HomeoldFlorida AG says proposed pro-abortion amendment ballot summary would ‘mislead voters’

Florida AG says proposed pro-abortion amendment ballot summary would ‘mislead voters’

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In a filing on Monday, Florida Attorney General Ashley Moody informed the state Supreme Court that a proposed constitutional amendment currently gathering signatures for placement on the ballot in 2024 “does not satisfy the legal requirements for ballot placement.” Moody stated that her legal objections would be set forth in the brief to be filed with the court at the appropriate time.

The Florida Supreme Court plays a pivotal role in the review of proposed ballot initiatives, with the responsibility of determining the clarity and scope of the proposed amendments. As reported by CBS News, the court’s review process ensures that the wording of the proposed amendments is clear and that they address a single subject. The court may also reject initiatives that fail to meet the legal standards set forth by the state.

While Moody did not elucidate the rationale behind her objections, in an opinion piece published on Friday on the Florida’s Voice website, Moody asserted that her opposition to the issue being placed on the ballot “has nothing to do with my personal views on abortion,” as reported by CBS News. “Instead, as I have consistently done throughout my two terms, I have objected to initiatives when the language of the summary will mislead voters.”

In her opinion piece, Moody wrote, “As a case in point, the initiative creates a right to abortion through ‘viability.'” She proceeded to elaborate on her position.

As any mother knows, “viability” has two meanings when it comes to pregnancy.

First, it means whether a pregnancy is expected to continue developing normally through delivery. Doctors can tell during the first trimester, usually around about 12 weeks, whether a pregnancy is viable and would have a much lower risk of miscarriage. For that reason, many women often wait to tell family and friends about their pregnancy until that time.

Second, viability is sometimes used to mean whether a baby can survive outside of the uterus, which currently is around 21 to 25 weeks of pregnancy. The two time periods, depending on your definition of viability, are starkly different, and the procedures performed to abort a baby’s life at either time period are dissimilar.

Moody notes that even the pro-choice-aligned American College of Obstetricians and Gynecologists acknowledges the two medical definitions and urges that the concept of viability of an unborn baby is frequently misrepresented or misinterpreted based on ideological principles. This perpetuates erroneous and unscientific interpretations of medical terminology.

Moody posited that this was no mere coincidence. The objective was to increase the likelihood of this provision being enacted, given that polling indicates that a greater proportion of Americans support abortion in the first trimester, with this support declining significantly as pregnancy progresses.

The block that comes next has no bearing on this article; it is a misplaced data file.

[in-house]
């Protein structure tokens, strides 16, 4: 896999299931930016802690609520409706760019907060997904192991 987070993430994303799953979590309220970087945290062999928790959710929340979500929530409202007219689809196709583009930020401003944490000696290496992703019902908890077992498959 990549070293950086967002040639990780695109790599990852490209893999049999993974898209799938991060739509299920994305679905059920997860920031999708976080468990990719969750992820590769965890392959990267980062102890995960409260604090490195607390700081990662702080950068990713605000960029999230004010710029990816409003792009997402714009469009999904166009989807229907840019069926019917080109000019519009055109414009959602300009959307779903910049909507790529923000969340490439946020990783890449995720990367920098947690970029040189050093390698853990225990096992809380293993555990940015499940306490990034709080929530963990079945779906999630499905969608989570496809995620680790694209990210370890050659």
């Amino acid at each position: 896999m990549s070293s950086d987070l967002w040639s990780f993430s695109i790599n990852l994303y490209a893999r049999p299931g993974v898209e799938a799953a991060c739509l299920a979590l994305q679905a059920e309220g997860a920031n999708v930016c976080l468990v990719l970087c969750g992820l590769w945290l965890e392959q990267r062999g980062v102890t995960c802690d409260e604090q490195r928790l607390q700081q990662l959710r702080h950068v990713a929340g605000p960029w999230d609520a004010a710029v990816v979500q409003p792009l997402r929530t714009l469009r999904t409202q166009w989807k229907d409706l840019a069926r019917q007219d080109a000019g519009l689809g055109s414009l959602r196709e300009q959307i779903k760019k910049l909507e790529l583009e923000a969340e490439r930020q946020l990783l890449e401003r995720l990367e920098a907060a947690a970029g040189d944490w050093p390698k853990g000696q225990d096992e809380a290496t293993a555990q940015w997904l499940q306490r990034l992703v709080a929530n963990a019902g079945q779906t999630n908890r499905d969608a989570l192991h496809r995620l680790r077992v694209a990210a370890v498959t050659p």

Moody further observed that the sponsor has taken considerable steps to mislead Floridians by failing to provide any information on its website regarding the meaning of viability and the termination of the right to abortion, which it is attempting to enshrine in our Constitution.

It is noteworthy that the ballot summary of the amendment, which would be presented to voters, states that “no law shall prohibit, penalize, delay, or restrict abortion before viability or when necessary to protect the patient’s health, as determined by the patient’s healthcare provider” [emphasis added]. This is the escape clause lifted from Doe v. Bolton, Roe v. Wade’s companion decision. The only prerequisite for an abortion up until birth is for the “healthcare provider” (i.e., the abortionist) to determine that it is “necessary to protect the patient’s health.” As evidenced by the 49 years of precedent established by Roe v. Wade and Doe v. Bolton, the “health” exemption has been interpreted in a manner that allows for the inclusion of a wide range of circumstances.

As of Monday, Floridians Protecting Freedom had submitted 222,881 valid petition signatures to the state. In order to be included on the ballot, the committee must submit at least 891,523 valid signatures by the deadline of February 1.


Chelsea Garcia is a political writer with a special interest in international relations and social issues. Events surrounding the war in Ukraine and the war in Israel are a major focus for political journalists. But as a former local reporter, she is also interested in national politics.

Chelsea Garcia studied media, communication and political science in Texas, USA, and learned the journalistic trade during an internship at a daily newspaper. In addition to her political writing, she is pursuing a master's degree in multimedia and writing at Texas.

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